US8100362B2 - Cockpit and aircraft including such cockpit - Google Patents

Cockpit and aircraft including such cockpit Download PDF

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Publication number
US8100362B2
US8100362B2 US12162379 US16237907A US8100362B2 US 8100362 B2 US8100362 B2 US 8100362B2 US 12162379 US12162379 US 12162379 US 16237907 A US16237907 A US 16237907A US 8100362 B2 US8100362 B2 US 8100362B2
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Prior art keywords
fuselage
aircraft
front section
cockpit
includes
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US12162379
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US20090050739A1 (en )
Inventor
Bernard Guering
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Airbus Operations SAS
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Airbus Operations SAS
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    • BPERFORMING OPERATIONS; TRANSPORTING
    • B64AIRCRAFT; AVIATION; COSMONAUTICS
    • B64CAEROPLANES; HELICOPTERS
    • B64C1/00Fuselages; Constructional features common to fuselages, wings, stabilising surfaces and the like
    • B64C1/06Frames; Stringers; Longerons ; Fuselage sections
    • B64C1/068Fuselage sections
    • BPERFORMING OPERATIONS; TRANSPORTING
    • B64AIRCRAFT; AVIATION; COSMONAUTICS
    • B64CAEROPLANES; HELICOPTERS
    • B64C1/00Fuselages; Constructional features common to fuselages, wings, stabilising surfaces and the like
    • B64C1/22Other structures integral with fuselages to facilitate loading, e.g. cargo bays, cranes

Abstract

A cockpit and an aircraft including such cockpit. The cockpit includes a front section of an aircraft. Such cockpit includes a pressure bulkhead sealing the section and a pressurization system for pressurizing such section.

Description

CROSS REFERENCE TO RELATED APPLICATIONS

This application is the National Stage of International Application No. PCT/EP2007/050844, International Filing Date, 29 Jan. 2007, which designated the United States of America, and which International Application was published under PCT Article 21 (2) as WO Publication No. WO2007/085655 and which claims priority from French Application No. 0650324, filed on 30 Jan. 2006, the disclosures of which are incorporated herein by reference in their entireties.

BACKGROUND

1. Field

The disclosed embodiments relate to a flight deck or cockpit for an aircraft and an aircraft including such cockpit. The disclosed embodiments more specially aims at a carrier aircraft for transporting special, bulky and/or heavy freight, in particular components intended for the assembling of aircrafts, such as aircraft wings, and also industrial machines, complete helicopters and humanitarian aid for example.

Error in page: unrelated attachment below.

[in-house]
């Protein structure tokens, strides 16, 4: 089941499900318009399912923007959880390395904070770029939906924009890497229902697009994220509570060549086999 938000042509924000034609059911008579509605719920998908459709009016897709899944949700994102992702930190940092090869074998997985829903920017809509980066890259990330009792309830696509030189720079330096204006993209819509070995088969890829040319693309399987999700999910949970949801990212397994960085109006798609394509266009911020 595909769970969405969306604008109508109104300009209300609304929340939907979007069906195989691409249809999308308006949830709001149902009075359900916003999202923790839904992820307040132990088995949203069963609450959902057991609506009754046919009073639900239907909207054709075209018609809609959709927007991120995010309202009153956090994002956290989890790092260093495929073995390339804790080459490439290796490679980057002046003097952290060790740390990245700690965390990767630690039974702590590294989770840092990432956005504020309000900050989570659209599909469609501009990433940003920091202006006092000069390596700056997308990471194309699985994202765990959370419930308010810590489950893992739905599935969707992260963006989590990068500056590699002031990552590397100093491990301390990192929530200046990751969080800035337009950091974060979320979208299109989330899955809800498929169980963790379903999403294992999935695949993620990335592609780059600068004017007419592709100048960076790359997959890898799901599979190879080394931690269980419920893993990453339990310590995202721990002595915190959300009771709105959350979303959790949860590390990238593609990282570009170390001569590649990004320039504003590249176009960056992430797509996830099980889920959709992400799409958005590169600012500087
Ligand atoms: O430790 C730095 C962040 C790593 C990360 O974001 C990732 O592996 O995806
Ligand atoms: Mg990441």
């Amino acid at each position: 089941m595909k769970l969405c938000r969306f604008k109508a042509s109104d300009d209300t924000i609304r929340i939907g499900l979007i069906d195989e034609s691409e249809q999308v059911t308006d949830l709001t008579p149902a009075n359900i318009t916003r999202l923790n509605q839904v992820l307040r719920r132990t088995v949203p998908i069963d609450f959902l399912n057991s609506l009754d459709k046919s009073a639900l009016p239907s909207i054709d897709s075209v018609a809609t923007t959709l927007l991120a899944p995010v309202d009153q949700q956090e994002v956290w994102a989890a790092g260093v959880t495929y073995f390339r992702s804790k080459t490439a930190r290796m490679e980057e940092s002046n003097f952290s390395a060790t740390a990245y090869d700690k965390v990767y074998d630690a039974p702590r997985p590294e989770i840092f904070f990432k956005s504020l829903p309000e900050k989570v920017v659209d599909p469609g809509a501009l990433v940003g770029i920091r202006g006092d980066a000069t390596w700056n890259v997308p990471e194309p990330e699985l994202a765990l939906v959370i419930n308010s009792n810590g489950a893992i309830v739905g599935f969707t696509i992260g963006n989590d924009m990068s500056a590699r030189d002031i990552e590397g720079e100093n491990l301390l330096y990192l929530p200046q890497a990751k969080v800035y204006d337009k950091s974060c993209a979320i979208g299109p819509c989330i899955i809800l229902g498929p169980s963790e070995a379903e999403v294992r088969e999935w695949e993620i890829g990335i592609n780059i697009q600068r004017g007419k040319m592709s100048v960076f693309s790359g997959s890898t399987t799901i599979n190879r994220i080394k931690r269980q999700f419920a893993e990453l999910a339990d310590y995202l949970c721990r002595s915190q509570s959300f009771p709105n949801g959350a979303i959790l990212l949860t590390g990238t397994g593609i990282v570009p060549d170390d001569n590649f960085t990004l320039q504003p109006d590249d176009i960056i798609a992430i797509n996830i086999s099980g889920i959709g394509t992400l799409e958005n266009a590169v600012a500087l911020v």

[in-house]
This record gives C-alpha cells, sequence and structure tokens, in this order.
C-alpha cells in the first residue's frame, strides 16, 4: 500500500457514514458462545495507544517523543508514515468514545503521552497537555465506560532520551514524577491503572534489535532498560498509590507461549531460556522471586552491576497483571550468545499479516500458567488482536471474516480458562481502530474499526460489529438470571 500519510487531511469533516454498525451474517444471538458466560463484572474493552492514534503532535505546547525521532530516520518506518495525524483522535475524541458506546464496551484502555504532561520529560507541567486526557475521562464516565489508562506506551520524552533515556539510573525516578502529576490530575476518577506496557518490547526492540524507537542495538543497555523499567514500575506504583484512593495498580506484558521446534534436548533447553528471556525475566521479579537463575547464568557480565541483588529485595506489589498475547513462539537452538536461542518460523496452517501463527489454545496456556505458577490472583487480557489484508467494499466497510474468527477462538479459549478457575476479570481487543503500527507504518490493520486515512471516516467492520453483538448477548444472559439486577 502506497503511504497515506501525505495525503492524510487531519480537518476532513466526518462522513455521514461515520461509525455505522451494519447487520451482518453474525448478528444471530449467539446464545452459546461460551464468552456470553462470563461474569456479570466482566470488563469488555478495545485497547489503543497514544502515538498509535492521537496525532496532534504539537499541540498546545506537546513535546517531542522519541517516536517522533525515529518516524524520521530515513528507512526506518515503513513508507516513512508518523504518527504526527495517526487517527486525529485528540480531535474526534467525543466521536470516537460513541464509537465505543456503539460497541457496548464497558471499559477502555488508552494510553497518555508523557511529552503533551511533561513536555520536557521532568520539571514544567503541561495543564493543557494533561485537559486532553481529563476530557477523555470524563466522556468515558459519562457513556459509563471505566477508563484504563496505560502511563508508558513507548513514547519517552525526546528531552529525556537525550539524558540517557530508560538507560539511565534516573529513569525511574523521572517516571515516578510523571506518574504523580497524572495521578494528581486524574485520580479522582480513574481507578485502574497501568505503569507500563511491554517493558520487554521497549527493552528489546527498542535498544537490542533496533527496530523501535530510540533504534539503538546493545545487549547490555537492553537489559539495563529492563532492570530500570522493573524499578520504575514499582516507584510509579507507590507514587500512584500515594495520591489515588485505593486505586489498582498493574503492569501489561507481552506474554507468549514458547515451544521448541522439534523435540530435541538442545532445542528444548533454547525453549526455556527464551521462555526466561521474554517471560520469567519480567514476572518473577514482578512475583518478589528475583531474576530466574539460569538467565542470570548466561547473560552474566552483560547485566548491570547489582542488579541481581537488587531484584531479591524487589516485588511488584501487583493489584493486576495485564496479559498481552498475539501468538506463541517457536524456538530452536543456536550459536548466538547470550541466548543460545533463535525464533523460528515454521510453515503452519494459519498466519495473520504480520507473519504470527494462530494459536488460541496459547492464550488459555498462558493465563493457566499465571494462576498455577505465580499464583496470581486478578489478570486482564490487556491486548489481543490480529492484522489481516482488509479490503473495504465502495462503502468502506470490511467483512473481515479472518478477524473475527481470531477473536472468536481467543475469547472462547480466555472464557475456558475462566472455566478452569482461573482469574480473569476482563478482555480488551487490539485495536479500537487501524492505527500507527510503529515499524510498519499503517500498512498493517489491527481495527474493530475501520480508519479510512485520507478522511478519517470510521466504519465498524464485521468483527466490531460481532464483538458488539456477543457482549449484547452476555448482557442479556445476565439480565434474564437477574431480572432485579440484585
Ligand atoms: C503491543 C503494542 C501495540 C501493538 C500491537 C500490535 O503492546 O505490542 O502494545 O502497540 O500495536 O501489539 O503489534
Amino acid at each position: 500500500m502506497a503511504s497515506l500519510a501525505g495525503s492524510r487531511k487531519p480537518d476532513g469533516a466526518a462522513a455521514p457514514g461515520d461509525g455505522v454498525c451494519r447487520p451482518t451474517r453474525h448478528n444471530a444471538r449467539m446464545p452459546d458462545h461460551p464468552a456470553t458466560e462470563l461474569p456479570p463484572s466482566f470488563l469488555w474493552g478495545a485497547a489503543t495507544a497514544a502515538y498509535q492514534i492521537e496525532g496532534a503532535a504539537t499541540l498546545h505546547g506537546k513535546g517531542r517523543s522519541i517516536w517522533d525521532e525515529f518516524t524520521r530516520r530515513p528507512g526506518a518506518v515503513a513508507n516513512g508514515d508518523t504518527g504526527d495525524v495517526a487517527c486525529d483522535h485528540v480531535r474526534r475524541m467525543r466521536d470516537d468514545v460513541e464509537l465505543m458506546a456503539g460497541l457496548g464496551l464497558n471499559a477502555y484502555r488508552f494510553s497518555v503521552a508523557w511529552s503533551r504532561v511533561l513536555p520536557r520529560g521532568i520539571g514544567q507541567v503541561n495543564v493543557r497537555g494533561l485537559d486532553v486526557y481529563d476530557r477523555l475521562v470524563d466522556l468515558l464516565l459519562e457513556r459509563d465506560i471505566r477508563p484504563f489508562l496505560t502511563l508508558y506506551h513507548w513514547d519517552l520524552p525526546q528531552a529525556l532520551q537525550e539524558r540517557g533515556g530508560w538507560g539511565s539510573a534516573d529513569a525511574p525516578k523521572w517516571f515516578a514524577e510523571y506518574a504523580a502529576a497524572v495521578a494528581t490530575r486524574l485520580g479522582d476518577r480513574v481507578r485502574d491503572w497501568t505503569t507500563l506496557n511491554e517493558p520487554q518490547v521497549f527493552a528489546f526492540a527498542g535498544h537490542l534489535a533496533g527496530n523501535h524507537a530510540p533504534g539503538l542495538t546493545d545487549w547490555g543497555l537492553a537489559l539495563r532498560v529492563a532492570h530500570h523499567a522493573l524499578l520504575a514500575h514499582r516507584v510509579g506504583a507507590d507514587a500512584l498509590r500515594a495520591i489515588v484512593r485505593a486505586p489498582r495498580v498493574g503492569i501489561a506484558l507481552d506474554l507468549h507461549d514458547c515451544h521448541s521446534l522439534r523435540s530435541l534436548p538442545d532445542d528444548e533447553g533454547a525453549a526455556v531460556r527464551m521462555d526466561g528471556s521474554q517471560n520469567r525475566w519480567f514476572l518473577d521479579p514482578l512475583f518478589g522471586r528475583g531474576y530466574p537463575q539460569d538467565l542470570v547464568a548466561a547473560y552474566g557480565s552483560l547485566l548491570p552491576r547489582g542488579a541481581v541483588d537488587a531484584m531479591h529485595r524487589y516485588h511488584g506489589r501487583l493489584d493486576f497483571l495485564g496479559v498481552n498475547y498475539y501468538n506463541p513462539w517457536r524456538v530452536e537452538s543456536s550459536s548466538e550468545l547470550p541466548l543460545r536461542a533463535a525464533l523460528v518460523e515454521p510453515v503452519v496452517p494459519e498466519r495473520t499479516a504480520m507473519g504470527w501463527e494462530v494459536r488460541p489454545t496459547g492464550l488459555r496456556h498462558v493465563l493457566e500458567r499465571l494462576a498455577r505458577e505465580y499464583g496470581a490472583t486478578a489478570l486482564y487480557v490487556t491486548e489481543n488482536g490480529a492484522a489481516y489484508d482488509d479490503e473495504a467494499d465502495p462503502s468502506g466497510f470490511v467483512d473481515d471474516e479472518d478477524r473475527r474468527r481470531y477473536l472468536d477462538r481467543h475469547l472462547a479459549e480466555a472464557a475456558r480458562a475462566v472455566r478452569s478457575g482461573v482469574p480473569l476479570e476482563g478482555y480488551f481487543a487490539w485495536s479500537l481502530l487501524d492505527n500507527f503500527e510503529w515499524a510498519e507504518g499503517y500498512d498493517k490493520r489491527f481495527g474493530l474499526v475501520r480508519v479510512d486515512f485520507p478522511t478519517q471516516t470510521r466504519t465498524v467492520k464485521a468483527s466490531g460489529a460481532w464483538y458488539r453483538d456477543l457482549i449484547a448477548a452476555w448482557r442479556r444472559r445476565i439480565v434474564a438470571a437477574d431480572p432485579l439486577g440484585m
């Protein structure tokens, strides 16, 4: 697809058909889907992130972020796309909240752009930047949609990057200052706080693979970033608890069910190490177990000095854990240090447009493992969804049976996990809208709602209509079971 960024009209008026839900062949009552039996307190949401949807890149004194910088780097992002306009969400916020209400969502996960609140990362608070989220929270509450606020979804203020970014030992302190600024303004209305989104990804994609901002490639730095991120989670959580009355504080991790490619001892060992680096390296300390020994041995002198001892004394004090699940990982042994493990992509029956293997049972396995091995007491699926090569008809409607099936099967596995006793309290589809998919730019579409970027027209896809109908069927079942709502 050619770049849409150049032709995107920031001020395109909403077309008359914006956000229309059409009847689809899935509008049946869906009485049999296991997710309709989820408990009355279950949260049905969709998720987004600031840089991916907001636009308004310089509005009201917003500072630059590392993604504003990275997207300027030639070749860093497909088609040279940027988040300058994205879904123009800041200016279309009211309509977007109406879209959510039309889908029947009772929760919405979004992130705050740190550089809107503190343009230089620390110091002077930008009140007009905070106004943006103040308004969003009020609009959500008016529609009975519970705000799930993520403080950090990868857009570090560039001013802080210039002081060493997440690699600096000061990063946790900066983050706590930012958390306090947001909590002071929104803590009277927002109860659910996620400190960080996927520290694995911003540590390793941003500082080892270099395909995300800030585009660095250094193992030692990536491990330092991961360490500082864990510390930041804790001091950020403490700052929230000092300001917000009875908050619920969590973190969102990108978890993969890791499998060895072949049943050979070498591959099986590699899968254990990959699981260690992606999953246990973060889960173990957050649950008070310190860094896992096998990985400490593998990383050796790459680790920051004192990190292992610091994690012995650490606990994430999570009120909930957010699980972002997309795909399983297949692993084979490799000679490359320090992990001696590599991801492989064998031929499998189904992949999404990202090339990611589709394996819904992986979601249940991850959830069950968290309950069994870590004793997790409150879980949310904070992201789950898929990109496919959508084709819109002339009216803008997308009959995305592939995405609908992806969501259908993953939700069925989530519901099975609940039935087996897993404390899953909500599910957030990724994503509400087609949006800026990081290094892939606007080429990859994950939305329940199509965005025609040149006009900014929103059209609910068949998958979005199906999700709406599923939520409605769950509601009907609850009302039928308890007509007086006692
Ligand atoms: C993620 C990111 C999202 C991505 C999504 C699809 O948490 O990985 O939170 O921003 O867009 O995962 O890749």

2. Brief Description of Related Developments

Carrier aircrafts for transporting bulky freight such as fuselage sections or components of a space station are known. Such a plane, for example the Beluga, carries freight from an aircraft manufacturer's various manufacturing sites to the final assembling site, so that a complete aircraft can be built.

Although such a plane can be derived from an existing aircraft, designing a carrier aircraft requires new studies and developments, so as to build a widebody cargo aircraft. More particularly, the internal volume housing the freight must be notably increased while keeping the aerodynamic properties and the weathercock stability required by a cargo aircraft.

Such studies and development require substantial efforts from the manufacturer, in terms of technical means, as well as skilled labour and costs.

The development of a nose cone and the integration of avionics systems are particularly difficult, from a technical point of view, and costly.

It would also be advantageous to have a freight carrying aircraft having a carrying capacity greater than that of the known cargo aircrafts because of the increasing need for a fast transportation of large equipment and/or components, with reduced transportation costs.

Besides, on a multi-engined aircraft, the engines of which are positioned under or on the airfoil, the fuselage is broken down into three distinct parts. A first part, positioned at the front, comprises the cockpit, several cargo bays and a nose cone. Such nose cone houses the radar, the antenna of which is covered by a radome. The fuselage also comprises a central part which is used as a cabin for passengers or as a cargo bay for luggage or freight and which the wings are fixed on. Finally, it comprises a generally single-piece rear part, having a conical shape, which the horizontal and vertical tail fins are connected with.

SUMMARY

Now the cockpit is generally separated from the central part by a simple bulkhead including a door to give/bar access thereto.